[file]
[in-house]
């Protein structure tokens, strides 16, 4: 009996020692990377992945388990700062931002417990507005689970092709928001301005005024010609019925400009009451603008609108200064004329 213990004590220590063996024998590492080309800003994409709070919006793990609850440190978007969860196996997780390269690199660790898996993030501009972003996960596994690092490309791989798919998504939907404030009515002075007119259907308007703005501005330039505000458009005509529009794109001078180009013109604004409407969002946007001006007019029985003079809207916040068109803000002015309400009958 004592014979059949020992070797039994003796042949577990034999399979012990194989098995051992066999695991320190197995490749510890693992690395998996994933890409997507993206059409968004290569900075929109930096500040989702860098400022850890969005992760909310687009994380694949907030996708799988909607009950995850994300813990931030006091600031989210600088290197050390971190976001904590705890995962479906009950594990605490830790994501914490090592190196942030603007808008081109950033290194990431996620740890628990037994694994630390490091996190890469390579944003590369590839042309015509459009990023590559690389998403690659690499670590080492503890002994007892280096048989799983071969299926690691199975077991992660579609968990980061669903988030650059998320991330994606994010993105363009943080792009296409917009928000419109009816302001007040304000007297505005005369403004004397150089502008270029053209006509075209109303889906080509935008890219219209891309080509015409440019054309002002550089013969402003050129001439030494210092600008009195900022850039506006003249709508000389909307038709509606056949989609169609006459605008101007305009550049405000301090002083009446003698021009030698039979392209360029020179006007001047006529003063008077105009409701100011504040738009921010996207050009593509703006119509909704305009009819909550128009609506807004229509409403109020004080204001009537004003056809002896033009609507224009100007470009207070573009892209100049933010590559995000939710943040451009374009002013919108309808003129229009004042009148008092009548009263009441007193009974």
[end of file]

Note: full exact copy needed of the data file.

[in-house]
């Protein structure tokens, strides 16, 4: 009996020692990377992945388990700062931002417990507005689970092709928001301005005024010609019925400009009451603008609108200064004329 213990004590220590063996024998590492080309800003994409709070919006793990609850440190978007969860196996997780390269690199660790898996993030501009972003996960596994690092490309791989798919998504939907404030009515002075007119259907308007703005501005330039505000458009005509529009794109001078180009013109604004409407969002946007001006007019029985003079809207916040068109803000002015309400009958 004592014979059949020992070797039994003796042949577990034999399979012990194989098995051992066999695991320190197995490749510890693992690395998996994933890409997507993206059409968004290569900075929109930096500040989702860098400022850890969005992760909310687009994380694949907030996708799988909607009950995850994300813990931030006091600031989210600088290197050390971190976001904590705890995962479906009950594990605490830790994501914490090592190196942030603007808008081109950033290194990431996620740890628990037994694994630390490091996190890469390579944003590369590839042309015509459009990023590559690389998403690659690499670590080492503890002994007892280096048989799983071969299926690691199975077991992660579609968990980061669903988030650059998320991330994606994010993105363009943080792009296409917009928000419109009816302001007040304000007297505005005369403004004397150089502008270029053209006509075209109303889906080509935008890219219209891309080509015409440019054309002002550089013969402003050129001439030494210092600008009195900022850039506006003249709508000389909307038709509606056949989609169609006459605008101007305009550049405000301090002083009446003698021009030698039979392209360029020179006007001047006529003063008077105009409701100011504040738009921010996207050009593509703006119509909704305009009819909550128009609506807004229509409403109020004080204001009537004003056809002896033009609507224009100007470009207070573009892209100049933010590559995000939710943040451009374009002013919108309808003129229009004042009148008092009548009263009441007193009974």